‘But the forecast is for storms,’ I protested.
‘Saturday,’ said Bob.
‘First thing?’ I asked hopefully.
Saturday came, but by ten o’clock there were no builders. I telephoned Bob.
‘You promised first thing,’ I said.
‘Not me,’ he said, ‘just Ossie and Peter.’
‘But they’re not here.’
‘Are you sure?’
‘Unless they’re working silently and invisibly.’
‘But they should be there. I’ll ring you back in 20 minutes.’
Two hours later he telephoned.
They’ll be there first thing tomorrow. Five o’clock start.’
‘I won’t be awake.’
‘You will be when they start drilling tiles.’
Next morning by the time I staggered out of the house with a coffee the lads were already at work. In the half light I thought I was seeing double – Ossie and Peter were up on the roof on one side with two near clones working opposite.
First they wanted coffee, then a spirit level, then a pencil.
‘A pencil?’ I asked.
‘Aye, a pencil Hinny,’ said Ossie.
Doris had come out to join Ricky and me on the lawn.
‘It’s almost unbelievable,’ she said, ‘four builders and not a pencil between them.’
‘That’s not the half of it,’ said Ricky, ‘they have already borrowed my scaffolding and drill.’
The job was straightforward, but time consuming. Roofing construction can vary considerably in the Charente and, as the La Maison D’Etre was an older property with a traditional slate roof, the beams had to be carefully embedded first and then covered with layers of wooden ‘slates’ which were then coated with a waterproof layer – we used a product called Spanflex – before the outer tiling could begin.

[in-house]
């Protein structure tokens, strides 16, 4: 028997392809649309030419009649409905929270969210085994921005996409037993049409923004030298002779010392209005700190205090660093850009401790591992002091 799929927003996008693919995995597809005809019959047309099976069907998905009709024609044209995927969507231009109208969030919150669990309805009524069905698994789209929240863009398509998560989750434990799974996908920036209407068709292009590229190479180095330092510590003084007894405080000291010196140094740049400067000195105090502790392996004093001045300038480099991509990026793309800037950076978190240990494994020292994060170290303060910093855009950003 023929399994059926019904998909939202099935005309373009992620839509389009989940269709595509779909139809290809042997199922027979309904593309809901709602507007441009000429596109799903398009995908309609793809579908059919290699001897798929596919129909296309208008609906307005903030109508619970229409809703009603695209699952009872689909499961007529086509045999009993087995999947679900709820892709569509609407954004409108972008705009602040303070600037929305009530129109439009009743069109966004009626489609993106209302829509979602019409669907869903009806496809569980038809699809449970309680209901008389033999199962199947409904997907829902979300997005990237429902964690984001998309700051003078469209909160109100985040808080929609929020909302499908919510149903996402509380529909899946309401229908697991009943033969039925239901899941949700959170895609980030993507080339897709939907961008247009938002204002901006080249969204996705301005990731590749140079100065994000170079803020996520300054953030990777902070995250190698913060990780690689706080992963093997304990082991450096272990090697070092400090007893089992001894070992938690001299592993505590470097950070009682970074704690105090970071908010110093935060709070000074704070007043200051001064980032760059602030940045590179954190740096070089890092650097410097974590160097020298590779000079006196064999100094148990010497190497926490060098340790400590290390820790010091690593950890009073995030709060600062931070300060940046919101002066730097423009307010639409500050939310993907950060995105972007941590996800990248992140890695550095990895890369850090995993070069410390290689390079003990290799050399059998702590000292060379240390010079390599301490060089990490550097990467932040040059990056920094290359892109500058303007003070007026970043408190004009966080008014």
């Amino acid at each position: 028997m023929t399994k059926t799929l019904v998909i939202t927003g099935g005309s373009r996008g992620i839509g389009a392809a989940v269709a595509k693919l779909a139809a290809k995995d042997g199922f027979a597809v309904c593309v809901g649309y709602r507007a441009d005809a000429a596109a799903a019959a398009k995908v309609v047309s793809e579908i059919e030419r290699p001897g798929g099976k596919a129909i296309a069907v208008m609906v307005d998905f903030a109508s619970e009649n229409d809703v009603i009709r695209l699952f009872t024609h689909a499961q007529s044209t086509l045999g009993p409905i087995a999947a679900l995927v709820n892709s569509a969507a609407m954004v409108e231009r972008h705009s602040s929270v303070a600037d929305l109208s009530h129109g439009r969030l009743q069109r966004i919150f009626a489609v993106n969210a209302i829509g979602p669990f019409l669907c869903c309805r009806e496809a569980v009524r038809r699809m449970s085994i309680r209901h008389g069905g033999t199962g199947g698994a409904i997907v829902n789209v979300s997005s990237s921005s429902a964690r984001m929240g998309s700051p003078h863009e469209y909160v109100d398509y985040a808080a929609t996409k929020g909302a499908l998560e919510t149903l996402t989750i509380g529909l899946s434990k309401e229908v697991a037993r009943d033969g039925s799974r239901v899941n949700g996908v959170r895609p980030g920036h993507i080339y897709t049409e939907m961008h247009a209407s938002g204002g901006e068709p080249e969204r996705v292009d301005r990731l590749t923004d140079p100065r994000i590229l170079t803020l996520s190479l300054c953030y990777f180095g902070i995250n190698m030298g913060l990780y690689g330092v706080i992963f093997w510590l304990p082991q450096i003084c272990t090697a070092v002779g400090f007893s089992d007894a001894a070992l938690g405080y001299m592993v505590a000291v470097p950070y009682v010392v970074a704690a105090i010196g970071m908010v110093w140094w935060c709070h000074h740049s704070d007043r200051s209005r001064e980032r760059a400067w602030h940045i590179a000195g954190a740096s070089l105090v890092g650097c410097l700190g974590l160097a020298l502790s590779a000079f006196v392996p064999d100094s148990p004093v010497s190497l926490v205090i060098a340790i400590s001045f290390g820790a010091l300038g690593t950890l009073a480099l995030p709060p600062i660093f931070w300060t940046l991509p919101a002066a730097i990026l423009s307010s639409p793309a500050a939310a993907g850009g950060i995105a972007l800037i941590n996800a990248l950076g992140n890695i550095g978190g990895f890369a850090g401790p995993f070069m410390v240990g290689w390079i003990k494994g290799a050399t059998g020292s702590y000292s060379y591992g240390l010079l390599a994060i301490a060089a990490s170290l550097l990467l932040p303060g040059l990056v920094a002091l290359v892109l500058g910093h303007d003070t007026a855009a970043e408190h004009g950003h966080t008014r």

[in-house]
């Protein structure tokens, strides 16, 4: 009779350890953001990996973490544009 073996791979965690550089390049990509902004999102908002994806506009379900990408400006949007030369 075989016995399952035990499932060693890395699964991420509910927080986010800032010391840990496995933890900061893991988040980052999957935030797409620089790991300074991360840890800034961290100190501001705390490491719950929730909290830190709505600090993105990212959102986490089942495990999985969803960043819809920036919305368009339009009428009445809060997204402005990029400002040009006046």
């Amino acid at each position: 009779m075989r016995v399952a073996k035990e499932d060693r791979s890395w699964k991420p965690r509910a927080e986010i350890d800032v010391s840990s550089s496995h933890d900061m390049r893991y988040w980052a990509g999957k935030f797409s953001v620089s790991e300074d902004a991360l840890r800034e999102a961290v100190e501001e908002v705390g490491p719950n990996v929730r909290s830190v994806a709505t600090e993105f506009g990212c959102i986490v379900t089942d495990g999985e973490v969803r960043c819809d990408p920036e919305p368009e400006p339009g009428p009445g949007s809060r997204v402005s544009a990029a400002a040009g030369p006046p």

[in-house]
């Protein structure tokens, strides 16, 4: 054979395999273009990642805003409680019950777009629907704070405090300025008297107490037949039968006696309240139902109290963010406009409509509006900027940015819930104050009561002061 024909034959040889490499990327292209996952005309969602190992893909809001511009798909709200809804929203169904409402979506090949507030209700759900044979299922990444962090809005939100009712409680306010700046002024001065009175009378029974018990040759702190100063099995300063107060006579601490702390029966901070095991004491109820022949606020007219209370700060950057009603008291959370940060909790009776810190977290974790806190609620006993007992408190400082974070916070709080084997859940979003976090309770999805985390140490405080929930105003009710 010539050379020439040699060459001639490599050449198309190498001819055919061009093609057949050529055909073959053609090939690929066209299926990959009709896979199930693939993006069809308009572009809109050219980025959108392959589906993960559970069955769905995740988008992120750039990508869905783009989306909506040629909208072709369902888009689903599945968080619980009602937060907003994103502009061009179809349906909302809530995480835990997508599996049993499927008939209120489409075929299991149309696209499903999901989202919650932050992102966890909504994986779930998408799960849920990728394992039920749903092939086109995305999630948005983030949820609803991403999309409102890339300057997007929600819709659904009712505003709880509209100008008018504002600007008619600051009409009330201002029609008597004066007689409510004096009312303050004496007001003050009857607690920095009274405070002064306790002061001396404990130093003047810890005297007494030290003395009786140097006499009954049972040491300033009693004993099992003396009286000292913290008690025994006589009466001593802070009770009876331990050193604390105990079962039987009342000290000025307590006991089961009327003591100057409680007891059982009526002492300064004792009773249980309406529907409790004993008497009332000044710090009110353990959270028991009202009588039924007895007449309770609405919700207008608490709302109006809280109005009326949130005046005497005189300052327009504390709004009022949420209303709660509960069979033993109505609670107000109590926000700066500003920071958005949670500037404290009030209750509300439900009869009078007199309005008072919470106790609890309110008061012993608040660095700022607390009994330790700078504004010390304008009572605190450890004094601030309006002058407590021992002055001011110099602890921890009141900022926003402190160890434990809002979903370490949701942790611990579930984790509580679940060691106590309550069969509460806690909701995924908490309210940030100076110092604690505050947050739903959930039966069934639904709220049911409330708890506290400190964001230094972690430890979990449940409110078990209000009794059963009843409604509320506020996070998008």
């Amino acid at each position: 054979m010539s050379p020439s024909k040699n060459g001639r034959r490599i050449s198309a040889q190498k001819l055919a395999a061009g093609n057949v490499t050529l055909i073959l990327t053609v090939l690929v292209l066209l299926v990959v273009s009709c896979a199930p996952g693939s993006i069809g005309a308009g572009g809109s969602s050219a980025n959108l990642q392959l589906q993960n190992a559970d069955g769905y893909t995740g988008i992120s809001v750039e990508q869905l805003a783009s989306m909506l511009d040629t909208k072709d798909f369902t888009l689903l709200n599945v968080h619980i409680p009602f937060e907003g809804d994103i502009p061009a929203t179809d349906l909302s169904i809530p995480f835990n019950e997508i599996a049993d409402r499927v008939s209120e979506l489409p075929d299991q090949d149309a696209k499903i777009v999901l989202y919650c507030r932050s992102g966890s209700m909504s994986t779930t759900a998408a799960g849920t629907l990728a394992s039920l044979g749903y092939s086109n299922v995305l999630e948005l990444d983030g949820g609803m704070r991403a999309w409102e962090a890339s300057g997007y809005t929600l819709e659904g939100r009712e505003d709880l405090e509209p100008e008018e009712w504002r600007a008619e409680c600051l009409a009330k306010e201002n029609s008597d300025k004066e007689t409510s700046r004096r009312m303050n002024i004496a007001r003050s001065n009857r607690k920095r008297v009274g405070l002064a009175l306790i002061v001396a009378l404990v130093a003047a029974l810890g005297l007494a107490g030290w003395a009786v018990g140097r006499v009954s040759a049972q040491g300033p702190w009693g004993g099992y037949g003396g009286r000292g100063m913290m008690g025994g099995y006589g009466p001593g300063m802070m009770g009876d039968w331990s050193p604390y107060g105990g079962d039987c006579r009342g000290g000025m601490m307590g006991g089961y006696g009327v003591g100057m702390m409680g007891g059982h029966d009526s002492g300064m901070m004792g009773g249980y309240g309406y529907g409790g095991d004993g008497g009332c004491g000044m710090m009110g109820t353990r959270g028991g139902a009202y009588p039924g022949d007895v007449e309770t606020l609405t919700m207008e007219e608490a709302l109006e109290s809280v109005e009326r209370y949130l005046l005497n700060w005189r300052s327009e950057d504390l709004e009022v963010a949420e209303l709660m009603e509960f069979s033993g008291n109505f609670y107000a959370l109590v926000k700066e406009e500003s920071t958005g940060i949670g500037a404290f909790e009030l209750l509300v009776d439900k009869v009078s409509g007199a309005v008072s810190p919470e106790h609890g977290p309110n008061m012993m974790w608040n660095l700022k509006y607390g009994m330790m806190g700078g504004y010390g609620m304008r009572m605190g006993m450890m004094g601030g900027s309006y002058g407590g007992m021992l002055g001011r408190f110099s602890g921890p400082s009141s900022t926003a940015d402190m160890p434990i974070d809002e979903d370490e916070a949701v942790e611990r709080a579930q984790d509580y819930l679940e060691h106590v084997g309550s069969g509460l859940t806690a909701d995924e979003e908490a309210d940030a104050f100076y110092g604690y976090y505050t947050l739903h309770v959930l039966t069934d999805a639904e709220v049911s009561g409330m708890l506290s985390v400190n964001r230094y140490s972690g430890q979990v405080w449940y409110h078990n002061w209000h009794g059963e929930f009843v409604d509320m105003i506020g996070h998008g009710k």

We had costed another possible method using ‘uppers’ and ‘overs’ – tiles which can be used for both the inner and outer layer. This, however, would have meant the pile of tiles we already had were useless, which seemed to us a terrible waste.
We later learnt of a third method: to lay down corrugated metal strips over the beams and then use a single layer of outer tiles which would have saved us money and had the long term advantage of having the corrugated structure in place for rapid tile replacement if the winter wind caused some mischief. The main disadvantage of this method is a relative lack of insulation, although this would hardly have mattered in the barn. If this had been part of the living accommodation, we could have used an isolent mince – a fine gauge insulation. This is around 25 mm in thickness and is most frequently used behind tongue and groove, plasterboard, or the tricky areas you find around dormer windows. Plasterboard backed with insulating material, or polystyrene panels (which can be made to clip into position) are further options. If these materials are used it is important to have roof vents for ventilation. It is also possible to integrate an insulator such as laine de roche or laine de verre (rockwool or glasswool) into a finished surface. These materials, which come as semi-rigid panels, can also be tacked under the rafters. Whatever approach is taken it is important to treat the timbers in advance.
The job took a week. At the end of it they disassembled Ricky’s scaffolding and offered to put it in his van. He was so dumbstruck that he helped them to do it.
After they had left I found a ring in the bathroom. Obviously one of the men had taken it off to scrub his hands so I made enquiries.
It was Ossie who turned up the next day and I handed him the ring as we stood in the street gazing up at the roof. He seemed almost surprised at what he was seeing.
‘Well,’ he said, ‘so it’s still there then.’